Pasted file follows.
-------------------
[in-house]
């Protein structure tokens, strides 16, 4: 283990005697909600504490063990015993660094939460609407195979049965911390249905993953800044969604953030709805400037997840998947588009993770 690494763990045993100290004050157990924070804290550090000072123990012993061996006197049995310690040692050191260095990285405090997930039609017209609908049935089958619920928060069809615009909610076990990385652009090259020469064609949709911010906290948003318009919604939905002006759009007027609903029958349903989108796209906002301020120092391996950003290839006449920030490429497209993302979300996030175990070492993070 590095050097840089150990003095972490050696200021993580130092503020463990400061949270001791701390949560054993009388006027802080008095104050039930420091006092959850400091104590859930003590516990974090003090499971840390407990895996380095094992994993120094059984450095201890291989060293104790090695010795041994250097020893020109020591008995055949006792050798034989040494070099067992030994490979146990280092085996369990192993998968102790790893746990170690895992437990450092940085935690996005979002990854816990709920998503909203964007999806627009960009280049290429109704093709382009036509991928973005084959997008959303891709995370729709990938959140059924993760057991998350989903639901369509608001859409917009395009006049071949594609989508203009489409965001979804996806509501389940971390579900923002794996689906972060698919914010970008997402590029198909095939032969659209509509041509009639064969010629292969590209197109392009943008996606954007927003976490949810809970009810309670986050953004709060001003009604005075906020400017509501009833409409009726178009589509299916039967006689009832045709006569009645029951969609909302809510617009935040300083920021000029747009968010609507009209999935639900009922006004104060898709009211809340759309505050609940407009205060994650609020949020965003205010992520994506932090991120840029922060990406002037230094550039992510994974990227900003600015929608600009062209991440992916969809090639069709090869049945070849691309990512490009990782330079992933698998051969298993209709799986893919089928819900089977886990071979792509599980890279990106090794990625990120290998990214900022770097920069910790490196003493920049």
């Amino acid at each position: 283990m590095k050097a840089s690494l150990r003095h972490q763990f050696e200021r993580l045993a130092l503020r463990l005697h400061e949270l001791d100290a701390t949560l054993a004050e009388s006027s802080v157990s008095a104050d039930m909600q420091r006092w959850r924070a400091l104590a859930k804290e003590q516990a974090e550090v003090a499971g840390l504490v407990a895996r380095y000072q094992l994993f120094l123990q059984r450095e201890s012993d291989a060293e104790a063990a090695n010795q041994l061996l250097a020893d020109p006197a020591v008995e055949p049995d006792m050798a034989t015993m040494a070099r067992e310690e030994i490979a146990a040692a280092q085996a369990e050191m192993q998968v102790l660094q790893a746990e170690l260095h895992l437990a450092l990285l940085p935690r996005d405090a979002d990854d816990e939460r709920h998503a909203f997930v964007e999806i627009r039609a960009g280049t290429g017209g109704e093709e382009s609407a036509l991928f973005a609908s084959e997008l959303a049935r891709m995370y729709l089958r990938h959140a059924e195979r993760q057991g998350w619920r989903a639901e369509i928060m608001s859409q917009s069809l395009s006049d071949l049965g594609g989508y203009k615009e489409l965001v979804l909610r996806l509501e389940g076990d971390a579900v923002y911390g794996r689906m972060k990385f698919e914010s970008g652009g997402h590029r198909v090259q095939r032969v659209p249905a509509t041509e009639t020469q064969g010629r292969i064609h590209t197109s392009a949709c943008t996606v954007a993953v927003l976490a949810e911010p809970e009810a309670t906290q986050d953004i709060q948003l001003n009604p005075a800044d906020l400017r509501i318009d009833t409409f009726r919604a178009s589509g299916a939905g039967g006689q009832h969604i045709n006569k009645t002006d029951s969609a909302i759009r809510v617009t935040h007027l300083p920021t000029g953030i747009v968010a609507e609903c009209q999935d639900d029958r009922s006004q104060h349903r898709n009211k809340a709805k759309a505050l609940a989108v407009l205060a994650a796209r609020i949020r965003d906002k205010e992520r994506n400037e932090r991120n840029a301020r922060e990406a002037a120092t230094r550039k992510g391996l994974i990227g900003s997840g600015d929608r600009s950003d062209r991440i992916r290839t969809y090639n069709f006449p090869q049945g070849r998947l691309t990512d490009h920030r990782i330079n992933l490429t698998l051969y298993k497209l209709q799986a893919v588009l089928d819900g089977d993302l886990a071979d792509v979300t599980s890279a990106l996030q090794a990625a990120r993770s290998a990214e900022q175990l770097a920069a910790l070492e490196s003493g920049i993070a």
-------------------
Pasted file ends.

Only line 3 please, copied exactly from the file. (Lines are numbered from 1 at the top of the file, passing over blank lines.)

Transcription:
């Amino acid at each position: 283990m590095k050097a840089s690494l150990r003095h972490q763990f050696e200021r993580l045993a130092l503020r463990l005697h400061e949270l001791d100290a701390t949560l054993a004050e009388s006027s802080v157990s008095a104050d039930m909600q420091r006092w959850r924070a400091l104590a859930k804290e003590q516990a974090e550090v003090a499971g840390l504490v407990a895996r380095y000072q094992l994993f120094l123990q059984r450095e201890s012993d291989a060293e104790a063990a090695n010795q041994l061996l250097a020893d020109p006197a020591v008995e055949p049995d006792m050798a034989t015993m040494a070099r067992e310690e030994i490979a146990a040692a280092q085996a369990e050191m192993q998968v102790l660094q790893a746990e170690l260095h895992l437990a450092l990285l940085p935690r996005d405090a979002d990854d816990e939460r709920h998503a909203f997930v964007e999806i627009r039609a960009g280049t290429g017209g109704e093709e382009s609407a036509l991928f973005a609908s084959e997008l959303a049935r891709m995370y729709l089958r990938h959140a059924e195979r993760q057991g998350w619920r989903a639901e369509i928060m608001s859409q917009s069809l395009s006049d071949l049965g594609g989508y203009k615009e489409l965001v979804l909610r996806l509501e389940g076990d971390a579900v923002y911390g794996r689906m972060k990385f698919e914010s970008g652009g997402h590029r198909v090259q095939r032969v659209p249905a509509t041509e009639t020469q064969g010629r292969i064609h590209t197109s392009a949709c943008t996606v954007a993953v927003l976490a949810e911010p809970e009810a309670t906290q986050d953004i709060q948003l001003n009604p005075a800044d906020l400017r509501i318009d009833t409409f009726r919604a178009s589509g299916a939905g039967g006689q009832h969604i045709n006569k009645t002006d029951s969609a909302i759009r809510v617009t935040h007027l300083p920021t000029g953030i747009v968010a609507e609903c009209q999935d639900d029958r009922s006004q104060h349903r898709n009211k809340a709805k759309a505050l609940a989108v407009l205060a994650a796209r609020i949020r965003d906002k205010e992520r994506n400037e932090r991120n840029a301020r922060e990406a002037a120092t230094r550039k992510g391996l994974i990227g900003s997840g600015d929608r600009s950003d062209r991440i992916r290839t969809y090639n069709f006449p090869q049945g070849r998947l691309t990512d490009h920030r990782i330079n992933l490429t698998l051969y298993k497209l209709q799986a893919v588009l089928d819900g089977d993302l886990a071979d792509v979300t599980s890279a990106l996030q090794a990625a990120r993770s290998a990214e900022q175990l770097a920069a910790l070492e490196s003493g920049i993070a």